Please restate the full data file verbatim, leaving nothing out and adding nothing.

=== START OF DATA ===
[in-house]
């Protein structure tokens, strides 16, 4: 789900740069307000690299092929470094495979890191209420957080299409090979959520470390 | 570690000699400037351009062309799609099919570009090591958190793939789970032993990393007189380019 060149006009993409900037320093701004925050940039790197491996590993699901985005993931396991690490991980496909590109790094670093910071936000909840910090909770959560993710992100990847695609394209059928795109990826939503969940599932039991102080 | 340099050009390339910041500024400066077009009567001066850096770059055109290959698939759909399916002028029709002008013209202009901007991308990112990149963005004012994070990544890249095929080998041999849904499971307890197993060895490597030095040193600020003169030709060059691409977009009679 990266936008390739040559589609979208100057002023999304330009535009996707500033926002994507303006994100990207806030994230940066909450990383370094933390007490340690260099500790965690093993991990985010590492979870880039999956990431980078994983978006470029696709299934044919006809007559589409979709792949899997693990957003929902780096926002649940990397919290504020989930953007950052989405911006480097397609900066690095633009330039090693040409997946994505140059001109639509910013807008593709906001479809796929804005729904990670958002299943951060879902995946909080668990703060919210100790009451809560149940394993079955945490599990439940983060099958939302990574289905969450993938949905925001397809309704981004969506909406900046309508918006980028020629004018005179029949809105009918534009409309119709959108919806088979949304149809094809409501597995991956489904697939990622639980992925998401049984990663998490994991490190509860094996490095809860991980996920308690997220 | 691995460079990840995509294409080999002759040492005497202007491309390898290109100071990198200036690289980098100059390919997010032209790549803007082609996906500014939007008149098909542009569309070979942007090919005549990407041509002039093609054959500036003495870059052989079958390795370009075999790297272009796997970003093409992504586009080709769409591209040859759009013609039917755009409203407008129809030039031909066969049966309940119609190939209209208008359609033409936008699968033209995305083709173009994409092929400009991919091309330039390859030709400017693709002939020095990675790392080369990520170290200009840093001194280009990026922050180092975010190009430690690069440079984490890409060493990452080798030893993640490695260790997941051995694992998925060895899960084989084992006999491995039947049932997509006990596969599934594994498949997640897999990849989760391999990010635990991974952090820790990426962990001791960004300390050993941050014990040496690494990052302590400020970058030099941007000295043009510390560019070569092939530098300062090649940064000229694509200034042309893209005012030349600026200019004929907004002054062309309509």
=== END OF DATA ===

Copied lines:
[in-house]
């Protein structure tokens, strides 16, 4: 789900740069307000690299092929470094495979890191209420957080299409090979959520470390 | 570690000699400037351009062309799609099919570009090591958190793939789970032993990393007189380019 060149006009993409900037320093701004925050940039790197491996590993699901985005993931396991690490991980496909590109790094670093910071936000909840910090909770959560993710992100990847695609394209059928795109990826939503969940599932039991102080 | 340099050009390339910041500024400066077009009567001066850096770059055109290959698939759909399916002028029709002008013209202009901007991308990112990149963005004012994070990544890249095929080998041999849904499971307890197993060895490597030095040193600020003169030709060059691409977009009679 990266936008390739040559589609979208100057002023999304330009535009996707500033926002994507303006994100990207806030994230940066909450990383370094933390007490340690260099500790965690093993991990985010590492979870880039999956990431980078994983978006470029696709299934044919006809007559589409979709792949899997693990957003929902780096926002649940990397919290504020989930953007950052989405911006480097397609900066690095633009330039090693040409997946994505140059001109639509910013807008593709906001479809796929804005729904990670958002299943951060879902995946909080668990703060919210100790009451809560149940394993079955945490599990439940983060099958939302990574289905969450993938949905925001397809309704981004969506909406900046309508918006980028020629004018005179029949809105009918534009409309119709959108919806088979949304149809094809409501597995991956489904697939990622639980992925998401049984990663998490994991490190509860094996490095809860991980996920308690997220 | 691995460079990840995509294409080999002759040492005497202007491309390898290109100071990198200036690289980098100059390919997010032209790549803007082609996906500014939007008149098909542009569309070979942007090919005549990407041509002039093609054959500036003495870059052989079958390795370009075999790297272009796997970003093409992504586009080709769409591209040859759009013609039917755009409203407008129809030039031909066969049966309940119609190939209209208008359609033409936008699968033209995305083709173009994409092929400009991919091309330039390859030709400017693709002939020095990675790392080369990520170290200009840093001194280009990026922050180092975010190009430690690069440079984490890409060493990452080798030893993640490695260790997941051995694992998925060895899960084989084992006999491995039947049932997509006990596969599934594994498949997640897999990849989760391999990010635990991974952090820790990426962990001791960004300390050993941050014990040496690494990052302590400020970058030099941007000295043009510390560019070569092939530098300062090649940064000229694509200034042309893209005012030349600026200019004929907004002054062309309509």